Much of the music on the label thus far has centered around the nakedly emotional side of the ambient spectrum. You rarely hear an abstract drone without some light soon shining through the darkness. Fluid's first release, after all, was a compilation entitled Hope. It set the table for the sorrowful, yet uplifting work of Guy Andrews' The Moving Dawn Orchestra, a project begun specifically for his release on the label. "About halfway through the process of creating Hope, Dan e-mailed me with a concept for an EP based on the four seasons," writes Andrews via e-mail. "He wanted something that didn't use any drums and each tune had to be around eight minutes long. Dan knew exactly what he wanted—but gave me complete creative control." As for the artwork, "I always trusted Dan's artistic judgment, to the point where I said 'just let me know when you've decided on something.' He went away for about a month or so and just sorted it all. He had literally organised everything, from the handsewn CD case to the individual photo albums, badges and stickers included in each release. I hadn't seen any of this until a box arrived on my doorstep with the promo copies—when I opened them up my jaw literally hit the floor!"
It's no different to the many labels that have something of a family vibe to them, but each artist on Fluid Audio—to a man—brings up the extensive talking they've done with Crossley, late night chats that no doubt ensure the symbiotic relationship between music and art that the imprint has been able to achieve in its first few releases. As Hessien—the collaborative project between Charles Sage and Tim Diagram—recalls, "There were some challenges [with our release, but when they] were presented there was no sense of crisis from Fluid Audio. The default reaction of most labels would be to fall back to a more conventional design to save time and money, but there was never any discussion of that at all. The process was always about making it look as good as we could. It was well paced too. There were periods of blazing activity, and then we'd take a break for a while. There was no stress, or rush. In fact, that was probably the abiding recollection of the process—there was an overriding sense of purpose."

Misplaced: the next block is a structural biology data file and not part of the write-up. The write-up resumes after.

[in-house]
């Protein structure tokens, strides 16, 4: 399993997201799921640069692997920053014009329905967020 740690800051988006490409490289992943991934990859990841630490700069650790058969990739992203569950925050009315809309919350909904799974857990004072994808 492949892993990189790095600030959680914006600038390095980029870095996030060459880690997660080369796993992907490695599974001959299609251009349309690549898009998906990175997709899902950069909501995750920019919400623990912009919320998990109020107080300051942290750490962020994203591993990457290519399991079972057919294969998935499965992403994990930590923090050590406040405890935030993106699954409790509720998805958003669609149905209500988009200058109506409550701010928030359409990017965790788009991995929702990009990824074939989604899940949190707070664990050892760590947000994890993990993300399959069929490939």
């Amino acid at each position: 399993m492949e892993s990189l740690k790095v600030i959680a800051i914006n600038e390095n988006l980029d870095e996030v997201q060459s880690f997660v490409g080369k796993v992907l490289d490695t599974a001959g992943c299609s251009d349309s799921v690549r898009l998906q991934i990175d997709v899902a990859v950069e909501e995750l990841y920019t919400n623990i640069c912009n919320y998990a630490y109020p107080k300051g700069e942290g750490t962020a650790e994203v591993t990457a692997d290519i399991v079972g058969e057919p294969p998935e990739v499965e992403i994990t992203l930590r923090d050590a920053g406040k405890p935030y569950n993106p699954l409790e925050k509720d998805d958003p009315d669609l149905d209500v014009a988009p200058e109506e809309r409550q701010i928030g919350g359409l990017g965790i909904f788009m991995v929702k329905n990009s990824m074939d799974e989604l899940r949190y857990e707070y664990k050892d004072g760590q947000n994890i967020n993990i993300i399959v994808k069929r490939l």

Purpose is the key to the appeal of Fluid Audio. Everything is done with an aesthetic aim, from the hazy website to Crossley's no repress stance to the immaculately weathered artwork. It looks and it feels personal, a sentiment that flies in the face of an increasingly twitter-friendly world. Handcrafted works of art are a rarity.
As a result, the accolades for Fluid have come streaming in. Even from Fluid Radio itself. It's a careful balancing act, mirroring the same struggle that a website like Resident Advisor faces, for instance, when we put on a party somewhere in the world. "We try our best to keep Fluid Audio as detached from the radio station as possible. What I mean by that is we do not overpromote the label on the Fluid Radio web site. For sure we mention a new release and sometimes have artists from the label involved in mixes, but on the whole we like the label to stay low key," writes Crossley.
But for many the two are inseparable entities. And that's fine. "What makes Fluid Audio so special, I think, is that it's such a supportive environment, the site, the label and the station. A lot of music press and labels are cliquey and exclusive but the way both Fluid Audio and Fluid Radio operates is to try to do the best by everyone," explains Sage and Diagram. "All releases are approached with open ears; there are obvious favorites, but new artists are given equal thrift as well…. There are plenty of places that cover experimental music, but not as enthusiastically. There seems to be an inherent appreciation of its unique nature by anyone that's familiar with it."
Download: RA Label of the Month 1103 Mix: Fluid Audio